- - Sunday, February 7, 2021

The Senate meets Tuesday to try Mr. Trump an unprecedented second time following impeachment Jan. 13 in the House of Representatives. “Incitement of insurrection” is the charge that Democrats bring this time, in hopes of rendering the former president ineligible for future public office.

The proceedings stem from the fateful Jan. 6 “Women for America First” rally on the Washington Ellipse. Organized to lend support for the president’s complaints of fraud in the November election that put Democrat Joe Biden in the White House, the gathering was unremarkable until a portion of marchers forced their way into the U.S. Capitol, leading to five deaths.

The violence was universally condemned. This publication immediately chided Mr. Trump — not for triggering violence — but for browbeating Vice President Mike Pence to attempt the impossible: singlehandedly preventing the Electoral College from formalizing Joe Biden’s Election Day victory. Mr. Pence refused.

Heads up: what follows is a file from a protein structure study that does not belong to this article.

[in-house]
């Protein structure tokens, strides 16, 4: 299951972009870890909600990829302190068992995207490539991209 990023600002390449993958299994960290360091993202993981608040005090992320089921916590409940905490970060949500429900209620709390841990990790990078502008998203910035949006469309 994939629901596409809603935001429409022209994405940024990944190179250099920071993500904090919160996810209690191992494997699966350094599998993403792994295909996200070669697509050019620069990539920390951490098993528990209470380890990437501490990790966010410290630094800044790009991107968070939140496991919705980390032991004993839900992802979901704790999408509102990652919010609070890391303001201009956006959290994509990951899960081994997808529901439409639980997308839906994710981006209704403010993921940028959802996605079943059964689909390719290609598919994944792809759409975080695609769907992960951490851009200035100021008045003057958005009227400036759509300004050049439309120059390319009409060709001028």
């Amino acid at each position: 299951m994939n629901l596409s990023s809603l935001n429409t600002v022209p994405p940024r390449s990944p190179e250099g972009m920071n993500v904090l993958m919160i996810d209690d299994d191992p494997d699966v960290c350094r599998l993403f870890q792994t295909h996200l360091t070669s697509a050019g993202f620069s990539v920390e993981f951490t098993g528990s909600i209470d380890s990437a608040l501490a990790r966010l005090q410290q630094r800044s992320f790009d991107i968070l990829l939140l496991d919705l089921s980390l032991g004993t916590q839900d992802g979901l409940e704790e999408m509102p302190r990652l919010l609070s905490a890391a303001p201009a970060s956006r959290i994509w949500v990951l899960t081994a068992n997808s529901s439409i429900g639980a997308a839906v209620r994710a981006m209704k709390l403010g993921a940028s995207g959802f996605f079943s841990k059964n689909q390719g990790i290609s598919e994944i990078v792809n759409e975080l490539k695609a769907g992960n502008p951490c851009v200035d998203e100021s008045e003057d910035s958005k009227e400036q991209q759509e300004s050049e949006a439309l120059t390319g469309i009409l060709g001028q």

What words did Mr. Trump pronounce that rekindled the wrath of the Democratic establishment? “I know that everyone here will soon be marching over to the Capitol building to peacefully and patriotically make your voices heard.”

A call for violence? Quite the opposite, but no matter. Democrats are unafraid to bend, fold, spindle or mutilate the U.S. Constitution to suit their aims. The document states, “The President, Vice President and all civil Officers of the United States, shall be removed from Office on Impeachment for, and Conviction of, Treason, Bribery, or other high Crimes and Misdemeanors.”



Arguments cannot remedy the illogic of expelling from office an individual who no longer holds one. It should be sufficient, though, simply to point out that Democrats’ hopes of recruiting at least 17 Republicans necessary to achieve a required two-thirds majority for conviction is a rather slender reed.

In the former president’s defense, his lawyers state the obvious: “Since the 45th President is no longer ‘President,’ the clause ‘shall be removed from Office on Impeachment for ‘ is impossible for the Senate to accomplish, and thus the current proceeding before the Senate is void .”

They further submit that Mr. Trump’s right to free speech, solidly grounded in the First Amendment, can never be overshadowed by the rickety tower of innuendo his adversaries have pieced together to suggest his words mean their opposite.

Reason says the left-wing mob in Congress who claim President Trump incited a right-wing insurrection must fail in their attempt to banish him forever.

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